Posts Tagged ‘Mike’

Adventures in Bookland: Mike by Andrew Norriss

Sunday, April 8th, 2018

Long-time readers will know that I am a bit of a fan of Andrew Norriss: you can read my reviews of his previous books here. So I was delighted to receive his new book – or I would have been, if my wife hadn’t grabbed it off me and declared her intention to read it first. Luckily, one feature of his writing is its narrative zip: you pick up the story, intending to read the first chapter, and two hours later you realise you’re past half way and you really rather wouldn’t stop now so, sometime around 3am, you finish the book and promise yourself that you really won’t do that the next time. Only you do. My wife did it first, which at least meant that I didn’t have to wait too long to get my hands on Mike, and then, despite my every resolution, I did it too. So, it’s your fault, Andrew, that I had a sleep-sore head for the next two days!

Andrew Norriss is unusual, possibly unique, among writers in writing dramas of the good. In his books, there are almost always no bad people, just decent folk trying to do what is right. So where’s the story in that? Stories require conflict, right? Well, yes, but conflict can come from conflicting ideas, between good and honourable people, of what actually is the right course, and this is the dramatic seam that Norriss has been mining in his recent books. In Mike, a deceptively simple book, he goes even further in his exploration as to what constitutes the good. The story is straightforward. Floyd, a teenage tennis prodigy, realises that he simply doesn’t want to play tennis any longer. His parents, tennis professionals, want him to succeed at the sport to which he’s devoted most of his young life – but they are not the coaching monsters of news headlines, but decent parents wanting to do what’s best for their son. Floyd, for his part, is desperate not to let down his parents. That is the seed of the story, but from that sprouts surprisingly deep roots, for in his desperation to find a solution to his situation, Floyd meets a friend, Mike. But no one else can see Mike. And Mike isn’t going to let Floyd play tennis any longer, taking increasingly direct action to stop Floyd when he gets on the tennis court. To try to get to the bottom of this, Floyd sees a psychologist (the one character in the book I didn’t like, since he bore far too close a resemblance to the most irritating character in history, Counsellor Deanna Troi in Star Trek: The Next Generation, to whose face of simpering empathy the natural human response is a swift slap).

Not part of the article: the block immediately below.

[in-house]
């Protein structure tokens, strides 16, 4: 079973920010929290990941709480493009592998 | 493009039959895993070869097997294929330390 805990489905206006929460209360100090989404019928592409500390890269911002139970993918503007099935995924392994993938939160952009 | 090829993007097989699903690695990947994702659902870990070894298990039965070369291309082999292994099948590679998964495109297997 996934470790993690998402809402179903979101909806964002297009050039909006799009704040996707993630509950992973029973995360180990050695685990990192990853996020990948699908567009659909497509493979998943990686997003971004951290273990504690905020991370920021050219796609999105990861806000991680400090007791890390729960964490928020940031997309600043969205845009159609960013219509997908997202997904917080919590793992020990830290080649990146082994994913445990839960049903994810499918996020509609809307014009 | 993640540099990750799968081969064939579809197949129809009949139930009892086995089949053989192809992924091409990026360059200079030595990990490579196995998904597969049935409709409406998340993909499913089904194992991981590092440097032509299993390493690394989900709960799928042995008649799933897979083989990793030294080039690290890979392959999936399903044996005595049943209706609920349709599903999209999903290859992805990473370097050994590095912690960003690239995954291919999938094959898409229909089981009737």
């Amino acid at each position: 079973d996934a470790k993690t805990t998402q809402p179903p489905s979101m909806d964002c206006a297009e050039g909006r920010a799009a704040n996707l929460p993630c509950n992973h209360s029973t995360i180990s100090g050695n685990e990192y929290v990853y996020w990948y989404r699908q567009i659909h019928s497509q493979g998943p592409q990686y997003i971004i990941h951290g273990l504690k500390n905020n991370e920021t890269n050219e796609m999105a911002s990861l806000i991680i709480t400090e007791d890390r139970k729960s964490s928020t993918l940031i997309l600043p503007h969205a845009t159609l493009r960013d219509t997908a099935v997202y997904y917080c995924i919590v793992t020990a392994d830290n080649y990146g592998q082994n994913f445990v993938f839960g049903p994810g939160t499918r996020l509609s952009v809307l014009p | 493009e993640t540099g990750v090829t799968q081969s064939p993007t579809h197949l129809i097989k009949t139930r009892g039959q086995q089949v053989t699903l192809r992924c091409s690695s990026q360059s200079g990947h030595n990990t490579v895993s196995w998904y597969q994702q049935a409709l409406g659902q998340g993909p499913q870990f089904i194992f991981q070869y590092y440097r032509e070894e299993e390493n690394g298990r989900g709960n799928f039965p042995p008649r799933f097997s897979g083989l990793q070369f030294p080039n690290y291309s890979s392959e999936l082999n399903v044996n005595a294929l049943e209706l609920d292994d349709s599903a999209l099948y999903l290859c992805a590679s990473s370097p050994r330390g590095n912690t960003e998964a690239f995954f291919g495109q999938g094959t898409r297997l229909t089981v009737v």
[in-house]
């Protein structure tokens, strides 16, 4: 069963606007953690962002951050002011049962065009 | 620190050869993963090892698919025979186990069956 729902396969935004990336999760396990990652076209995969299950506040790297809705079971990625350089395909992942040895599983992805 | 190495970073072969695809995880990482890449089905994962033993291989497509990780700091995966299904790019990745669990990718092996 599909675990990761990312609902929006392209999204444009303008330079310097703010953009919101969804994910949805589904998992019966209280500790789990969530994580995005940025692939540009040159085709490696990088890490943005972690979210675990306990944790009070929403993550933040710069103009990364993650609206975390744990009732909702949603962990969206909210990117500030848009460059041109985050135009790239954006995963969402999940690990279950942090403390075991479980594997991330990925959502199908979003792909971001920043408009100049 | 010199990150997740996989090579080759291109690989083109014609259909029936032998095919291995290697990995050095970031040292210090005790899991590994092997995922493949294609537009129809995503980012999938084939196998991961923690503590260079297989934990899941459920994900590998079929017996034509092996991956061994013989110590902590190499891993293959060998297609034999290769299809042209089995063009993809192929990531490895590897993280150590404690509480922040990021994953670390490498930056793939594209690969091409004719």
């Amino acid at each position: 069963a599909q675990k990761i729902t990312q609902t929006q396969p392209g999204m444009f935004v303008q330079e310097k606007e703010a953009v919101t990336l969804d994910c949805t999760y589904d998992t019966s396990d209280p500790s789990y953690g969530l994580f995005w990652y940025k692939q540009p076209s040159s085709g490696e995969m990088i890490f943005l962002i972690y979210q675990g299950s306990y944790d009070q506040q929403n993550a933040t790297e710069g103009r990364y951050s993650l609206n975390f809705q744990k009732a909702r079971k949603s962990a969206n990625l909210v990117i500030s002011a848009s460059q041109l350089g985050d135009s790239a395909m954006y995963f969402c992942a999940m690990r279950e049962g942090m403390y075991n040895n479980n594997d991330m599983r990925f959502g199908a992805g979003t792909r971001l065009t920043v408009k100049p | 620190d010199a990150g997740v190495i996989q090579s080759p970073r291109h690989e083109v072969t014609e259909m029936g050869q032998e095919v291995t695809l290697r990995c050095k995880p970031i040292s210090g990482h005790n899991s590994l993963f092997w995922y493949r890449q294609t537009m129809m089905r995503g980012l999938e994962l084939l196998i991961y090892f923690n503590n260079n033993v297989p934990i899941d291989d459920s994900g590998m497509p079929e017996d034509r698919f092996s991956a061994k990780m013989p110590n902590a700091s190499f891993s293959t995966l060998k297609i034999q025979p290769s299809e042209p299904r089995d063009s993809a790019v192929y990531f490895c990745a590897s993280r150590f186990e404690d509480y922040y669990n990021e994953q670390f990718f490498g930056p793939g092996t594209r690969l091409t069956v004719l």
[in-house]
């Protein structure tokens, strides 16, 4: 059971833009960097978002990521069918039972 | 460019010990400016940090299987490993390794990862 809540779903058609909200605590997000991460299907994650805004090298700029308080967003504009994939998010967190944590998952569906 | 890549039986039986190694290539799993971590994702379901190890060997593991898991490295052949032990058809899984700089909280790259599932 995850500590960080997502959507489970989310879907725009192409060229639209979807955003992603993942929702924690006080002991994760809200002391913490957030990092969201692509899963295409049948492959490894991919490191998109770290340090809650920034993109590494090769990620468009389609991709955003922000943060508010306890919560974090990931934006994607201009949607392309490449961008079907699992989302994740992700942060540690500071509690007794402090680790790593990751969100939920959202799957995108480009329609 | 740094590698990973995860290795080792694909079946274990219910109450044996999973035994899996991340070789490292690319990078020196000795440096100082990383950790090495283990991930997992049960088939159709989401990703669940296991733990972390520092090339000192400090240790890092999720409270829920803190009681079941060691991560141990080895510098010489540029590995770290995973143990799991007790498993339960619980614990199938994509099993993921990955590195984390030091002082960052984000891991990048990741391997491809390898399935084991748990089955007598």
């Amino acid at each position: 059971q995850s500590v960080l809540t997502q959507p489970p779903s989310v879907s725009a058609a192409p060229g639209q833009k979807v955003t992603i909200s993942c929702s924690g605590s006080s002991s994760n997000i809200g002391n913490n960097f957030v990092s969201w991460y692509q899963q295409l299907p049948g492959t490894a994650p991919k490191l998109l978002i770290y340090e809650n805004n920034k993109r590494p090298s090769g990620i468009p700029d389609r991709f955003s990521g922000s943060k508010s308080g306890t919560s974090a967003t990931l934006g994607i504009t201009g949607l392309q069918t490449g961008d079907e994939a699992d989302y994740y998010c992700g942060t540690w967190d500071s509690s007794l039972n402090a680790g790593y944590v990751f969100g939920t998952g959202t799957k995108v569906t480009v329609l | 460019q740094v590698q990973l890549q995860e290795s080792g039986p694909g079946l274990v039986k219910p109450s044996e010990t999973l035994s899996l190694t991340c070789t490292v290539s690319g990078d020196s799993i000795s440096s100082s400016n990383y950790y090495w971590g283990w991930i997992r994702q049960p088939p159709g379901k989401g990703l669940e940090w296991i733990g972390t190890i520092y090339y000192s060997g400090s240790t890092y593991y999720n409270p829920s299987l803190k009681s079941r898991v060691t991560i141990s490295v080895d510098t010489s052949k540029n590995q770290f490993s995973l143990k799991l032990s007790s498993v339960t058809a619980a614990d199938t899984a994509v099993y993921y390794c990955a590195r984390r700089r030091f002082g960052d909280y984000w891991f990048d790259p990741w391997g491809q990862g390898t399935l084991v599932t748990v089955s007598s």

At this point, I must admit, I was getting a little worried. Mike was beginning to seem like a personification of the sort of ‘be-kind-to-yourself’ self sentimentalisation that bedevils us today: a reification of the self and its desires into a good in and of itself. That advertising slogan, ‘Because you’re worth it,’ sums up the attitude: no, you’re not – and neither am I. Was Mike going to slip into a platitudinous hymn to finding yourself in some nebulous satisfaction of selfish desires?

I should have known better.

Norriss knows his Aristotle far too well to fall into this modern-day trap. Mike is, in fact, an examination of what is good as lived in daily life. As Aristotle said, and Thomas Aquinas amplified, all men act for the good – the evil supervillain announcing his evil masterplan to destroy the world is a fantasy of simplication. Even history’s most notorious monsters acted towards ends they considered good – the evil lay in the ends they had convinced themselves were good. To that end, the good life consists in that which makes each of us most completely what we are: for we are born as sketches, and painted through time to our completion. But in our lives, we can either complete the picture, or deface it. Mike is about the making of the human picture, and the right discernment of that which makes our pictures complete.

All this in a story about tennis and fish.